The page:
Product Roadmap: Way to build and plan product backlog strategically

Let’s discuss the steps involved in building the product roadmap.

  • Define your strategy: If you have been following me from the start, you have prepared a good product strategy already. If you haven’t, please read my previous blog as to how to build “A good Product strategy” for details. Nevertheless, product strategy, in a nutshell, is how you are going to turn your product vision into reality.
  • Highlight release details: As a next step, it’s always important to highlight the release details as part of the product roadmap. Releases could be internal and external customer release. You can also create different views for specific customers, allowing your audience to see roadmaps that are relevant to their particular business objectives.
  • Prioritize features: Now, it’s a time for you to prioritize the roadmap based on the organizational strategy/initiatives, resource availability, funds, customer feedback, competitor analysis and market trends.
  • Communicate & regularly update roadmap: Communication and transparency are essential to building great products. They’re also a must for keeping entire organizations aligned with your strategy. Don’t forget to update it regularly, which makes it transparent, and people working on it gets excited and feels motivated.

Products/Service/Department: This is the primary driver to build the roadmap.

  • A product can be a software, service, idea, method, or information that satisfies a need or a want. It has a combination of tangible and intangible attributes (benefits, features, functions, uses) that a seller offers a buyer for purchase.

Goals: This you get after defining product strategy.

  • Goals are measurable, time-bound objectives that have clearly defined success metrics associated with them. They are included in a product roadmap to show the critical accomplishments required to make the product vision a reality.

Initiatives: This is part of a strategy but little detail about the efforts required.

  • Strategic initiatives represent high-level efforts or big themes of work that need to be completed to achieve the goals. You can overlay initiatives in a roadmap to show how specific releases and features relate to the strategy.

Releases: Milestone you are identifying and setting to achieve goals defined above.

  • A release is typically the launch of new functionality for a product that provides value to customers. Versions often contain epics or multiple features that get delivered at the same time.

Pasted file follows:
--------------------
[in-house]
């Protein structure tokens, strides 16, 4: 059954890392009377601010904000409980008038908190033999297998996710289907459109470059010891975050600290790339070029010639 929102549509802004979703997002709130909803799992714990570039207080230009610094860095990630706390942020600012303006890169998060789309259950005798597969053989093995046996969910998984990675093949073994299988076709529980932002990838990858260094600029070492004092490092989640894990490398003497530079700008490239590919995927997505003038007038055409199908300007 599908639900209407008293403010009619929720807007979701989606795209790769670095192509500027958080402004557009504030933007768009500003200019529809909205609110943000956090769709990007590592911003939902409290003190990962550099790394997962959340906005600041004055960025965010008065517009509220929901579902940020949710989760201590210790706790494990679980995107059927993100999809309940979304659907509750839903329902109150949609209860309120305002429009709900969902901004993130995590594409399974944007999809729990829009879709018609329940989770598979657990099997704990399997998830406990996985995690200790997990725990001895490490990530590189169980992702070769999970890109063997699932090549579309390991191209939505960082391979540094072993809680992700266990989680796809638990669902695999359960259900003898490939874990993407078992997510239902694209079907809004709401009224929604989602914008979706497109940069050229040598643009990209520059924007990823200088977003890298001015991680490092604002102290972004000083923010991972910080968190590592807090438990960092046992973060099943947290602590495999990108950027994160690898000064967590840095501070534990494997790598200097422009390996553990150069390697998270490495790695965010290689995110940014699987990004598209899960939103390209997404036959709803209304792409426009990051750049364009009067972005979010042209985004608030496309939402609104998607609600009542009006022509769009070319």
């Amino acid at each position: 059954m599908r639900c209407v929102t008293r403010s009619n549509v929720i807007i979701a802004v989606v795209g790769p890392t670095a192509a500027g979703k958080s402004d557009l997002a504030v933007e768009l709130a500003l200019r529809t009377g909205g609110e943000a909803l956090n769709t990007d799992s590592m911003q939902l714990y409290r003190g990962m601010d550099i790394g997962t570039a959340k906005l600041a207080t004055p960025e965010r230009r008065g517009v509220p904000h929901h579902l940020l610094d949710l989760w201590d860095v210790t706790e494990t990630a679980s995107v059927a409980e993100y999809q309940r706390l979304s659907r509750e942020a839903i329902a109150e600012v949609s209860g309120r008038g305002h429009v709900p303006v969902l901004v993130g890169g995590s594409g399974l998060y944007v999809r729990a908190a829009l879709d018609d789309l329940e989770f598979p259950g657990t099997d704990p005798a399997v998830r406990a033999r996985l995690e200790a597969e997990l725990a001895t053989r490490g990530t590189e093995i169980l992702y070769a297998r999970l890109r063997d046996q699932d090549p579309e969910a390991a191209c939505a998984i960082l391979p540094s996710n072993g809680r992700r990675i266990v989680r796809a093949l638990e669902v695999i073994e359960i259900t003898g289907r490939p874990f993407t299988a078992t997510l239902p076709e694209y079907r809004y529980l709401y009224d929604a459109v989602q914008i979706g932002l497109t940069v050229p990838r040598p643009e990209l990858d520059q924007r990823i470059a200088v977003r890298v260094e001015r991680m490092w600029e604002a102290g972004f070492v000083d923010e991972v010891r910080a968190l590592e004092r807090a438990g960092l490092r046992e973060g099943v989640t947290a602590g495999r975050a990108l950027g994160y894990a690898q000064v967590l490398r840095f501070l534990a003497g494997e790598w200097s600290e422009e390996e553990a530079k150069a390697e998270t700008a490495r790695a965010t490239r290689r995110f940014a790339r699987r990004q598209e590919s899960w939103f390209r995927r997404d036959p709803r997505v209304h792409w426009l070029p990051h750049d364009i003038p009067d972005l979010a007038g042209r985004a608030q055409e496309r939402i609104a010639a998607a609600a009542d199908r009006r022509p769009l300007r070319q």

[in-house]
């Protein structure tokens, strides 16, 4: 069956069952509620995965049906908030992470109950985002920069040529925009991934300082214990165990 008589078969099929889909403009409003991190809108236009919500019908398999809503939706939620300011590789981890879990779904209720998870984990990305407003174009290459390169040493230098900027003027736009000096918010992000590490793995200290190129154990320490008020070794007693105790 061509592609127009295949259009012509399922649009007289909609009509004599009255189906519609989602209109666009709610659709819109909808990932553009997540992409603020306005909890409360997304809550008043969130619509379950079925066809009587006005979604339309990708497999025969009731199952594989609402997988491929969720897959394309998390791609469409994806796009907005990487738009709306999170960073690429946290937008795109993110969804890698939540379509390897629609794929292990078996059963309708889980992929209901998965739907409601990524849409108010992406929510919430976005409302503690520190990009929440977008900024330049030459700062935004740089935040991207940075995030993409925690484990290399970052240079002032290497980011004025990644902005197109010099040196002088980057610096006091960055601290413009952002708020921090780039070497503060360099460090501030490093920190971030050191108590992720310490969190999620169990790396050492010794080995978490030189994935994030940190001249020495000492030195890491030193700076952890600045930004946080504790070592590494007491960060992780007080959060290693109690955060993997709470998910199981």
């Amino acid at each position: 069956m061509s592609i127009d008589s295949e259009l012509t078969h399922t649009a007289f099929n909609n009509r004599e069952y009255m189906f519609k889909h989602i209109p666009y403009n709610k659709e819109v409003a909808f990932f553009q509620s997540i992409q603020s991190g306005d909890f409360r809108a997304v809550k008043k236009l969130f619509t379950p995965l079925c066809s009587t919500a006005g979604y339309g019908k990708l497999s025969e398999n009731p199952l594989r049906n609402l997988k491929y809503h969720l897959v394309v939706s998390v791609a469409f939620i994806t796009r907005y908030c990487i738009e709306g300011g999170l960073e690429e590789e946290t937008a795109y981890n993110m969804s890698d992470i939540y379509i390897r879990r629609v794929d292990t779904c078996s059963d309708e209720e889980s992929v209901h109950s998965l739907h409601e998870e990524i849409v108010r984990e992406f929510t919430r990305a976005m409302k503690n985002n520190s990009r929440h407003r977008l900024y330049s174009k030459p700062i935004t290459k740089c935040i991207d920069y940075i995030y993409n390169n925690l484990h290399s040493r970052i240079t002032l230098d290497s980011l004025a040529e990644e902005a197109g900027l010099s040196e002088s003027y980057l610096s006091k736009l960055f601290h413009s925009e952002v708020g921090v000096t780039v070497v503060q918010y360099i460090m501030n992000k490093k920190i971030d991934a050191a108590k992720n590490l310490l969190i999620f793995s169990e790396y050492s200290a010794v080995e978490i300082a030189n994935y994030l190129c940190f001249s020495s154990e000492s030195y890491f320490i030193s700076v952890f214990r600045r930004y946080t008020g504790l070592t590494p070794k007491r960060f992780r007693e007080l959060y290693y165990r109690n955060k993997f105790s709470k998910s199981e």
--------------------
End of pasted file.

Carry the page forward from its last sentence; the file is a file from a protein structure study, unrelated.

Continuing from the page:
Epics: A way to identify and define tremendous stories.

  • An epic is a significant user story that cannot get delivered as defined within a single release. It is often broken down into small features or user stories that can get read incrementally.

Features: This is considered as a value delivered to the user.

  • A feature represents new or improved functionality that delivers value to users. Features provide more detailed information about new functionality.

User stories: End-user perspective.

  • A user story defines a new software feature from an end-user perspective, including what the user wants and why. You can use the words “features” and “user stories” interchangeably.

Time: Timescale and duration.

  • Product roadmaps typically include dates to show when new products and updates to existing ones will be completed and released. The time scale used depends on the level of detail required and can range from days and weeks to months, quarters, and sometimes even years.

Status: Indicators to show a team’s progress against the plan.

  • Product roadmaps are even more useful when they clearly explain how the team is progressing against planned work. Status indicators for goals, initiatives, releases, epics, and features are a great way to highlight the current state of a plan.
  • Portfolio Roadmap
  • Strategy Roadmap
  • Releases Roadmap
  • Features Roadmap

Further reading:



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Shruti Dwivedi

Shruti Dwivedi

Data Product Manager. Building products that are capable of solving the customer’s problem. Customer obsession & ownership are the two principles that I believe